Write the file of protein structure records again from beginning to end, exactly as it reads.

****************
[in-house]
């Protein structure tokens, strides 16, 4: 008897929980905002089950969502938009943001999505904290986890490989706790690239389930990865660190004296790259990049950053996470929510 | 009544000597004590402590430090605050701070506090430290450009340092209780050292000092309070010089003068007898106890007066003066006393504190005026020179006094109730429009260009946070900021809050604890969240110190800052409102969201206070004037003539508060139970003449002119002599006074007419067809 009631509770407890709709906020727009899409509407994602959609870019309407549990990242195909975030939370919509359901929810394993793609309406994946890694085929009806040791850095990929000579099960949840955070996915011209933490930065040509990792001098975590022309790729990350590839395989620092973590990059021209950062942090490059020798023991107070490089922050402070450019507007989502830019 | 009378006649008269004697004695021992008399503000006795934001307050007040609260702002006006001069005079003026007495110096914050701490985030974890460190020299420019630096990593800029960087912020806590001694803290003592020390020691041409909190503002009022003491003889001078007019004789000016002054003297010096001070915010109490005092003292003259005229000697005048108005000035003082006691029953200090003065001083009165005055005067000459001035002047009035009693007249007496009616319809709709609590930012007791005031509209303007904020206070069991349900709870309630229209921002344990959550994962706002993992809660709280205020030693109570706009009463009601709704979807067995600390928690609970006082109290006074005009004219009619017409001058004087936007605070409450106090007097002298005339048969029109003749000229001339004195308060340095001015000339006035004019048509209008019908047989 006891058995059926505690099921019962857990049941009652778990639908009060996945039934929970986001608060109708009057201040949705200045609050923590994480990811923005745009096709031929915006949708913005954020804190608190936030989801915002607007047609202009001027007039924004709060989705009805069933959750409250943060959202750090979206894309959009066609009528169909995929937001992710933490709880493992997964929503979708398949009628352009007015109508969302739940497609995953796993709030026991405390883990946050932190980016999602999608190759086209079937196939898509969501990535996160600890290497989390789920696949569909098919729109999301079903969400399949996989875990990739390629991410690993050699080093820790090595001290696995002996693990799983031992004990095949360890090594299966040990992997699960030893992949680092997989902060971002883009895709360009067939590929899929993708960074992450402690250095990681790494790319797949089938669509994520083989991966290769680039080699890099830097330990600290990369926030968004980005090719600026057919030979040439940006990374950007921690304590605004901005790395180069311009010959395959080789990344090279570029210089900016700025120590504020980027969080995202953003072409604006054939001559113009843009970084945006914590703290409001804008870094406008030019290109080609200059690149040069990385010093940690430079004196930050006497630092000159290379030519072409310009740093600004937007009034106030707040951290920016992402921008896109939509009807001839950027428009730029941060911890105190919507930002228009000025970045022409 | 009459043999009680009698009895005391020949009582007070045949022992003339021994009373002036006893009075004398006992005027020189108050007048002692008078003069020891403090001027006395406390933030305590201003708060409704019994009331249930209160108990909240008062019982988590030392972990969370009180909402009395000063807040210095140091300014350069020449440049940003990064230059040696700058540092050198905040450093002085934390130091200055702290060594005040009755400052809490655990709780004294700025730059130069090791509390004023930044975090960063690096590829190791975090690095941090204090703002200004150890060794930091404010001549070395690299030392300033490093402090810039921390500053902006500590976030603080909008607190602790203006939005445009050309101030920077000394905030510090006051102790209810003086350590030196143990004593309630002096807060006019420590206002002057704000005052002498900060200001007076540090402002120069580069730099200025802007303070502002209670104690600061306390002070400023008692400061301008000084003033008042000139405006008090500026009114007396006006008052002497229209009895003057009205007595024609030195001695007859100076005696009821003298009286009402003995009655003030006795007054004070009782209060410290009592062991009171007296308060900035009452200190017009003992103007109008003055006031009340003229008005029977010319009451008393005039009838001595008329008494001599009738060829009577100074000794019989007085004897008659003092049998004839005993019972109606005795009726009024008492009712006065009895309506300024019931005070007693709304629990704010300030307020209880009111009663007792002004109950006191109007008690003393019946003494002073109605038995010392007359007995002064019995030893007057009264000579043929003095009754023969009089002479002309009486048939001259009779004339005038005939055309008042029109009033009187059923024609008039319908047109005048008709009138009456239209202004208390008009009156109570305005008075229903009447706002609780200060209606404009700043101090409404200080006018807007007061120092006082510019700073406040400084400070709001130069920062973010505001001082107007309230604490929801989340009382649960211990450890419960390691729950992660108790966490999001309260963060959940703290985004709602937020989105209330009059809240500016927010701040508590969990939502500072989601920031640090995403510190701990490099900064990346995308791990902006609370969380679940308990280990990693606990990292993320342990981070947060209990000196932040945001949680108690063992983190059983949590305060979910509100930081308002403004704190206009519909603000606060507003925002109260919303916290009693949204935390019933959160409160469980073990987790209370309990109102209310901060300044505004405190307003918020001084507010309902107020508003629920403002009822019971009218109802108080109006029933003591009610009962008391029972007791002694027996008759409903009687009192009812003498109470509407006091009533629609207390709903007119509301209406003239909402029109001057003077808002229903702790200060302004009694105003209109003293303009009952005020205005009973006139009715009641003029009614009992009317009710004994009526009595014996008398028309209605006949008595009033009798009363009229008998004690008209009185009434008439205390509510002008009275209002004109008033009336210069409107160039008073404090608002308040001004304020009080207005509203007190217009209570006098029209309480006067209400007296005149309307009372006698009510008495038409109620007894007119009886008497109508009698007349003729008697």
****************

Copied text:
[in-house]
């Protein structure tokens, strides 16, 4: 008897929980905002089950969502938009943001999505904290986890490989706790690239389930990865660190004296790259990049950053996470929510 | 009544000597004590402590430090605050701070506090430290450009340092209780050292000092309070010089003068007898106890007066003066006393504190005026020179006094109730429009260009946070900021809050604890969240110190800052409102969201206070004037003539508060139970003449002119002599006074007419067809 009631509770407890709709906020727009899409509407994602959609870019309407549990990242195909975030939370919509359901929810394993793609309406994946890694085929009806040791850095990929000579099960949840955070996915011209933490930065040509990792001098975590022309790729990350590839395989620092973590990059021209950062942090490059020798023991107070490089922050402070450019507007989502830019 | 009378006649008269004697004695021992008399503000006795934001307050007040609260702002006006001069005079003026007495110096914050701490985030974890460190020299420019630096990593800029960087912020806590001694803290003592020390020691041409909190503002009022003491003889001078007019004789000016002054003297010096001070915010109490005092003292003259005229000697005048108005000035003082006691029953200090003065001083009165005055005067000459001035002047009035009693007249007496009616319809709709609590930012007791005031509209303007904020206070069991349900709870309630229209921002344990959550994962706002993992809660709280205020030693109570706009009463009601709704979807067995600390928690609970006082109290006074005009004219009619017409001058004087936007605070409450106090007097002298005339048969029109003749000229001339004195308060340095001015000339006035004019048509209008019908047989 006891058995059926505690099921019962857990049941009652778990639908009060996945039934929970986001608060109708009057201040949705200045609050923590994480990811923005745009096709031929915006949708913005954020804190608190936030989801915002607007047609202009001027007039924004709060989705009805069933959750409250943060959202750090979206894309959009066609009528169909995929937001992710933490709880493992997964929503979708398949009628352009007015109508969302739940497609995953796993709030026991405390883990946050932190980016999602999608190759086209079937196939898509969501990535996160600890290497989390789920696949569909098919729109999301079903969400399949996989875990990739390629991410690993050699080093820790090595001290696995002996693990799983031992004990095949360890090594299966040990992997699960030893992949680092997989902060971002883009895709360009067939590929899929993708960074992450402690250095990681790494790319797949089938669509994520083989991966290769680039080699890099830097330990600290990369926030968004980005090719600026057919030979040439940006990374950007921690304590605004901005790395180069311009010959395959080789990344090279570029210089900016700025120590504020980027969080995202953003072409604006054939001559113009843009970084945006914590703290409001804008870094406008030019290109080609200059690149040069990385010093940690430079004196930050006497630092000159290379030519072409310009740093600004937007009034106030707040951290920016992402921008896109939509009807001839950027428009730029941060911890105190919507930002228009000025970045022409 | 009459043999009680009698009895005391020949009582007070045949022992003339021994009373002036006893009075004398006992005027020189108050007048002692008078003069020891403090001027006395406390933030305590201003708060409704019994009331249930209160108990909240008062019982988590030392972990969370009180909402009395000063807040210095140091300014350069020449440049940003990064230059040696700058540092050198905040450093002085934390130091200055702290060594005040009755400052809490655990709780004294700025730059130069090791509390004023930044975090960063690096590829190791975090690095941090204090703002200004150890060794930091404010001549070395690299030392300033490093402090810039921390500053902006500590976030603080909008607190602790203006939005445009050309101030920077000394905030510090006051102790209810003086350590030196143990004593309630002096807060006019420590206002002057704000005052002498900060200001007076540090402002120069580069730099200025802007303070502002209670104690600061306390002070400023008692400061301008000084003033008042000139405006008090500026009114007396006006008052002497229209009895003057009205007595024609030195001695007859100076005696009821003298009286009402003995009655003030006795007054004070009782209060410290009592062991009171007296308060900035009452200190017009003992103007109008003055006031009340003229008005029977010319009451008393005039009838001595008329008494001599009738060829009577100074000794019989007085004897008659003092049998004839005993019972109606005795009726009024008492009712006065009895309506300024019931005070007693709304629990704010300030307020209880009111009663007792002004109950006191109007008690003393019946003494002073109605038995010392007359007995002064019995030893007057009264000579043929003095009754023969009089002479002309009486048939001259009779004339005038005939055309008042029109009033009187059923024609008039319908047109005048008709009138009456239209202004208390008009009156109570305005008075229903009447706002609780200060209606404009700043101090409404200080006018807007007061120092006082510019700073406040400084400070709001130069920062973010505001001082107007309230604490929801989340009382649960211990450890419960390691729950992660108790966490999001309260963060959940703290985004709602937020989105209330009059809240500016927010701040508590969990939502500072989601920031640090995403510190701990490099900064990346995308791990902006609370969380679940308990280990990693606990990292993320342990981070947060209990000196932040945001949680108690063992983190059983949590305060979910509100930081308002403004704190206009519909603000606060507003925002109260919303916290009693949204935390019933959160409160469980073990987790209370309990109102209310901060300044505004405190307003918020001084507010309902107020508003629920403002009822019971009218109802108080109006029933003591009610009962008391029972007791002694027996008759409903009687009192009812003498109470509407006091009533629609207390709903007119509301209406003239909402029109001057003077808002229903702790200060302004009694105003209109003293303009009952005020205005009973006139009715009641003029009614009992009317009710004994009526009595014996008398028309209605006949008595009033009798009363009229008998004690008209009185009434008439205390509510002008009275209002004109008033009336210069409107160039008073404090608002308040001004304020009080207005509203007190217009209570006098029209309480006067209400007296005149309307009372006698009510008495038409109620007894007119009886008497109508009698007349003729008697």